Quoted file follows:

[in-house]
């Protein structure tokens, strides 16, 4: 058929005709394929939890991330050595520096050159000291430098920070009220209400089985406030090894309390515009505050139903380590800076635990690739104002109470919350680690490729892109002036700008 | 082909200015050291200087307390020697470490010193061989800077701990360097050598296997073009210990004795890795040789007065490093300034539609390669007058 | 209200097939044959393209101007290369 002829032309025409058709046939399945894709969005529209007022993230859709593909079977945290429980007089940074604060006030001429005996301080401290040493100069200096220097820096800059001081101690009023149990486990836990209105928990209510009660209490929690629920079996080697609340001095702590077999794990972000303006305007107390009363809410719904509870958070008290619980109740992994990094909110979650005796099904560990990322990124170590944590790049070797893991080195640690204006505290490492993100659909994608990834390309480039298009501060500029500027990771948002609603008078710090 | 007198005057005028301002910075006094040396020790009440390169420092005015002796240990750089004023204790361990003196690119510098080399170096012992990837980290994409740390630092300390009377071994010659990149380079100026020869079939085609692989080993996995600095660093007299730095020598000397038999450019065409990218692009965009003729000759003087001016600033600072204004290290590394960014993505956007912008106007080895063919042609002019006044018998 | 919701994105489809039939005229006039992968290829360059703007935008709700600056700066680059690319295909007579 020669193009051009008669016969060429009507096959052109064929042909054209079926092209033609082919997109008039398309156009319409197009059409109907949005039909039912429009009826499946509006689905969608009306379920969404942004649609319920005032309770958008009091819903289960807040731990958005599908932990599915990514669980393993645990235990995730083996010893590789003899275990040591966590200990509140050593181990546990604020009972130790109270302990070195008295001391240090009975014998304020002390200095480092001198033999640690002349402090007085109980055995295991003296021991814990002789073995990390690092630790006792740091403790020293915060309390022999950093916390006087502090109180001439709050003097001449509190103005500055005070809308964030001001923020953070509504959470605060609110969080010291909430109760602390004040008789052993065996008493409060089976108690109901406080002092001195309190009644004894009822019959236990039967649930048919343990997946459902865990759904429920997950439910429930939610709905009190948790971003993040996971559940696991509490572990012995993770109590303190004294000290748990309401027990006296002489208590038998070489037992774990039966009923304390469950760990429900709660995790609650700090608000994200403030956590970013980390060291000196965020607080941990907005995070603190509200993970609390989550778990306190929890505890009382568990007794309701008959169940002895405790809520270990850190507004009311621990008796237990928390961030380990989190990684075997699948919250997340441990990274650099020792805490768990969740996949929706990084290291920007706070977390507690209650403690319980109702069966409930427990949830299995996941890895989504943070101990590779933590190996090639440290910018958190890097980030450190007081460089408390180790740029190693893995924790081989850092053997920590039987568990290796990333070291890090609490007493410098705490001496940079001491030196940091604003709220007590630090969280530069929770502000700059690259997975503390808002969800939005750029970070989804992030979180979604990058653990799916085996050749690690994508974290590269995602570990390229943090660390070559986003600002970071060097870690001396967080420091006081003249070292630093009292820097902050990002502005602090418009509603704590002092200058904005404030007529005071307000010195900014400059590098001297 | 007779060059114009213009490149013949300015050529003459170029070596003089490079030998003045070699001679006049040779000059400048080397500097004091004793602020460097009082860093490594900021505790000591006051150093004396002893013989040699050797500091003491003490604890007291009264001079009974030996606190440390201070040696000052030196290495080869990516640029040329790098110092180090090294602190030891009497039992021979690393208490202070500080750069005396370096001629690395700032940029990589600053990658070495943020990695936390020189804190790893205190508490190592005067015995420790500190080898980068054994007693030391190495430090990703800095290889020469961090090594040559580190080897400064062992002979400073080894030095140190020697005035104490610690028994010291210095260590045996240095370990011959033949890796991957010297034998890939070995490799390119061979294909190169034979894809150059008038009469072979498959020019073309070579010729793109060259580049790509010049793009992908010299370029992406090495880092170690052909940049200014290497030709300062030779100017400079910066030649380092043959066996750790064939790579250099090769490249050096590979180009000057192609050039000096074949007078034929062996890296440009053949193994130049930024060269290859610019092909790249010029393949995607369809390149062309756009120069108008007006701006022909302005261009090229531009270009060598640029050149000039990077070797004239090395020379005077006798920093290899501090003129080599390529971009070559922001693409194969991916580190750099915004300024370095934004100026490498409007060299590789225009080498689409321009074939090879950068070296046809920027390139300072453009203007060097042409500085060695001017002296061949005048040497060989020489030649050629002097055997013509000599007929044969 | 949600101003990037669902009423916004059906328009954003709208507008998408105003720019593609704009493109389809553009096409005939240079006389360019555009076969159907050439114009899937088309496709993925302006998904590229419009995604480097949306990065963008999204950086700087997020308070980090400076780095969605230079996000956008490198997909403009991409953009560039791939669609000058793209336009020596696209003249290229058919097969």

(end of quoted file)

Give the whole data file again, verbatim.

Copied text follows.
[in-house]
């Protein structure tokens, strides 16, 4: 058929005709394929939890991330050595520096050159000291430098920070009220209400089985406030090894309390515009505050139903380590800076635990690739104002109470919350680690490729892109002036700008 | 082909200015050291200087307390020697470490010193061989800077701990360097050598296997073009210990004795890795040789007065490093300034539609390669007058 | 209200097939044959393209101007290369 002829032309025409058709046939399945894709969005529209007022993230859709593909079977945290429980007089940074604060006030001429005996301080401290040493100069200096220097820096800059001081101690009023149990486990836990209105928990209510009660209490929690629920079996080697609340001095702590077999794990972000303006305007107390009363809410719904509870958070008290619980109740992994990094909110979650005796099904560990990322990124170590944590790049070797893991080195640690204006505290490492993100659909994608990834390309480039298009501060500029500027990771948002609603008078710090 | 007198005057005028301002910075006094040396020790009440390169420092005015002796240990750089004023204790361990003196690119510098080399170096012992990837980290994409740390630092300390009377071994010659990149380079100026020869079939085609692989080993996995600095660093007299730095020598000397038999450019065409990218692009965009003729000759003087001016600033600072204004290290590394960014993505956007912008106007080895063919042609002019006044018998 | 919701994105489809039939005229006039992968290829360059703007935008709700600056700066680059690319295909007579 020669193009051009008669016969060429009507096959052109064929042909054209079926092209033609082919997109008039398309156009319409197009059409109907949005039909039912429009009826499946509006689905969608009306379920969404942004649609319920005032309770958008009091819903289960807040731990958005599908932990599915990514669980393993645990235990995730083996010893590789003899275990040591966590200990509140050593181990546990604020009972130790109270302990070195008295001391240090009975014998304020002390200095480092001198033999640690002349402090007085109980055995295991003296021991814990002789073995990390690092630790006792740091403790020293915060309390022999950093916390006087502090109180001439709050003097001449509190103005500055005070809308964030001001923020953070509504959470605060609110969080010291909430109760602390004040008789052993065996008493409060089976108690109901406080002092001195309190009644004894009822019959236990039967649930048919343990997946459902865990759904429920997950439910429930939610709905009190948790971003993040996971559940696991509490572990012995993770109590303190004294000290748990309401027990006296002489208590038998070489037992774990039966009923304390469950760990429900709660995790609650700090608000994200403030956590970013980390060291000196965020607080941990907005995070603190509200993970609390989550778990306190929890505890009382568990007794309701008959169940002895405790809520270990850190507004009311621990008796237990928390961030380990989190990684075997699948919250997340441990990274650099020792805490768990969740996949929706990084290291920007706070977390507690209650403690319980109702069966409930427990949830299995996941890895989504943070101990590779933590190996090639440290910018958190890097980030450190007081460089408390180790740029190693893995924790081989850092053997920590039987568990290796990333070291890090609490007493410098705490001496940079001491030196940091604003709220007590630090969280530069929770502000700059690259997975503390808002969800939005750029970070989804992030979180979604990058653990799916085996050749690690994508974290590269995602570990390229943090660390070559986003600002970071060097870690001396967080420091006081003249070292630093009292820097902050990002502005602090418009509603704590002092200058904005404030007529005071307000010195900014400059590098001297 | 007779060059114009213009490149013949300015050529003459170029070596003089490079030998003045070699001679006049040779000059400048080397500097004091004793602020460097009082860093490594900021505790000591006051150093004396002893013989040699050797500091003491003490604890007291009264001079009974030996606190440390201070040696000052030196290495080869990516640029040329790098110092180090090294602190030891009497039992021979690393208490202070500080750069005396370096001629690395700032940029990589600053990658070495943020990695936390020189804190790893205190508490190592005067015995420790500190080898980068054994007693030391190495430090990703800095290889020469961090090594040559580190080897400064062992002979400073080894030095140190020697005035104490610690028994010291210095260590045996240095370990011959033949890796991957010297034998890939070995490799390119061979294909190169034979894809150059008038009469072979498959020019073309070579010729793109060259580049790509010049793009992908010299370029992406090495880092170690052909940049200014290497030709300062030779100017400079910066030649380092043959066996750790064939790579250099090769490249050096590979180009000057192609050039000096074949007078034929062996890296440009053949193994130049930024060269290859610019092909790249010029393949995607369809390149062309756009120069108008007006701006022909302005261009090229531009270009060598640029050149000039990077070797004239090395020379005077006798920093290899501090003129080599390529971009070559922001693409194969991916580190750099915004300024370095934004100026490498409007060299590789225009080498689409321009074939090879950068070296046809920027390139300072453009203007060097042409500085060695001017002296061949005048040497060989020489030649050629002097055997013509000599007929044969 | 949600101003990037669902009423916004059906328009954003709208507008998408105003720019593609704009493109389809553009096409005939240079006389360019555009076969159907050439114009899937088309496709993925302006998904590229419009995604480097949306990065963008999204950086700087997020308070980090400076780095969605230079996000956008490198997909403009991409953009560039791939669609000058793209336009020596696209003249290229058919097969």